5 pm Saturday, Oct. 25, on WILL-AM: Imagining the unimaginable – including unexpected events labeled “black swans” – and how we weigh the risk for any of them.
We all have at least some musical talent. But very few of us can play the piano like Vladimir Horowitz. His talent was rarefied, and at the tail end of the bell curve of musical ability – that tiny sliver of the distribution where you find the true outliers. Outliers also exist with natural events: hurricane Katrina, for example, or the asteroid that wiped out the dinosaurs. Such events are rare, but they often have outsized effects.
In this hour we imagine the unimaginable – including the unexpected events labeled “black swans” – and how we weigh the risk for any of them. Also, how a supervolcano explosion at Yellowstone National Park could obliterate the western U.S. but shouldn’t stop you from putting the park on your vacation itinerary.
- Donald Prothero – Paleontologist, geologist, author of many books, among them, Catastrophes!: Earthquakes, Tsunamis, Tornadoes, and Other Earth-Shattering Disasters
- Dawn Balmer – Ornithologist at the British Trust for Ornithology
- Jake Lowenstern – Geologist, USGS, Scientist-in-Charge of the Yellowstone Volcano Observatory
- Hank Heasler – Yellowstone National Park geologist
- Andrew Maynard – Director of the Risk Science Center at the University of Michigan
Watch online now: Host David Inge talks to the entomologist about her love of bugs and the value of insects.
From NPR News: The world has a long way to go before her vision of education for all is realized.
From NPR Classical: Milwaukee concertmaster Frank Almond was attacked after a concert.
From NPR News: Paired with solar power, the energy-efficient LED is bringing affordable light to places off the grid.
8 pm Thursday, Oct. 9, on WILL-TV
Candidates for governor Republican Bruce Rauner and Democratic incumbent Pat Quinn will meet for the Illinois Gubernatorial Downstate Debate in Peoria at 8 pm Thursday, Oct. 9. It will be hosted by Illinois Public Media and three other Illinois public broadcasters along with the League of Women Voters of Illinois.
Public TV and radio stations throughout the state will broadcast the 60-minute debate. The debate will take place at WTVP (Peoria), which will sponsor and broadcast the debate along with WILL-TV and WILL-AM-FM (Urbana), WSIU-FM-TV (Carbondale) and WUIS-FM (Springfield).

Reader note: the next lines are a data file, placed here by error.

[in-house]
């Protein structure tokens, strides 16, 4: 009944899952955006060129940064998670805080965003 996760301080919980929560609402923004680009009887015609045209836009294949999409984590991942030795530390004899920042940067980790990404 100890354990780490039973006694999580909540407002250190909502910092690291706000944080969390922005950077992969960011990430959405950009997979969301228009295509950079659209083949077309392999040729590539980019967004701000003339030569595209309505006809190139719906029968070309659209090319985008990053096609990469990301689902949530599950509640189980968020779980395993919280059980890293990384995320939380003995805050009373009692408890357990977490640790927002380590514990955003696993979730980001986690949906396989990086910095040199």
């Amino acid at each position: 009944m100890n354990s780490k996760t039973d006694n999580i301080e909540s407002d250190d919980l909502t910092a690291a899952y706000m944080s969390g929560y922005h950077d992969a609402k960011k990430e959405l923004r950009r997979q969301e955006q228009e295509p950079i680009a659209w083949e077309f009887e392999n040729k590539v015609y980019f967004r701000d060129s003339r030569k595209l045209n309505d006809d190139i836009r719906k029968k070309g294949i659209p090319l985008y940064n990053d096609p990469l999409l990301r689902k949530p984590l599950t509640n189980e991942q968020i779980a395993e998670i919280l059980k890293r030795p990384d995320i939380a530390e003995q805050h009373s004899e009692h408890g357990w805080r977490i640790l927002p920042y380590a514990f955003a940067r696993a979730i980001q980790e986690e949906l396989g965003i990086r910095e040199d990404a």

Jak Tichenor, host of Illinois Lawmakers, from WSIU will moderate with questioning by Amanda Vinicky, statehouse bureau chief from WUIS; H. Wayne Wilson, host/producer of WTVP’s At Issue; and Jamey Dunn, executive editor of Illinois Issues magazine.
Chad Grimm, Libertarian candidate for governor, did not meet all of the candidate eligibility requirements to appear in the debate. Those requirements are contained in the debate agreements posted below. See Illinois Public Media News stories about Grimm's candidacy.
Additional TV stations carrying the debate are WEIU (Charleston), WQPT (Quad Cities), WSEC (Springfield), WMEC (Macomb), WTTW (Chicago), and WQEC (Quincy). Other radio stations broadcasting the debate are WBEZ-FM (Chicago), WCBU-FM (Peoria), WVIK-FM (Quad Cities) and WNIJ-FM (DeKalb).
WTVP-TV, WILL AM-FM-TV, WSIU-FM-TV and WUIS-FM will stream the debate live on their station websites.
WILL-TV will re-air the debate at 10:30 pm Friday, Oct. 10, and 1 pm Sunday, Oct. 12.
Join the conversation online during the debate: #ILGov2014
WILL's Tiffany Jolley visits Fresh Press in Champaign to find out how.
7:30 pm Thursday, Oct. 23, on WILL-TV: Host David Inge talks to the Busey Bank vice chairman.
9 pm Tuesday, Oct. 21, on WILL-TV: Frontline examines the chaos in Iraq, the rise of ISIS and the U.S. role in the conflict.
Over two weeks, Frontline examines the chaos in Iraq, the rise of ISIS and the U.S. role in the conflict. Part One revisits Frontline reporting on U.S. missteps in Iraq since 2003, and how, as American troops withdrew, the stage was set for a deadly adversary to rise up.
Part Two, The Rise of Isis, airing on Oct. 28, investigates the miscalculations and mistakes behind the brutal rise of ISIS. Correspondent Martin Smith reports from Iraq on how the country began coming undone after the American withdrawal and what it means for the U.S. to be fighting there again.
Once Urbana, Ill., batik artist Jill Miller discovered batik, she forgot all about that degree in sociology. Watch our newest video.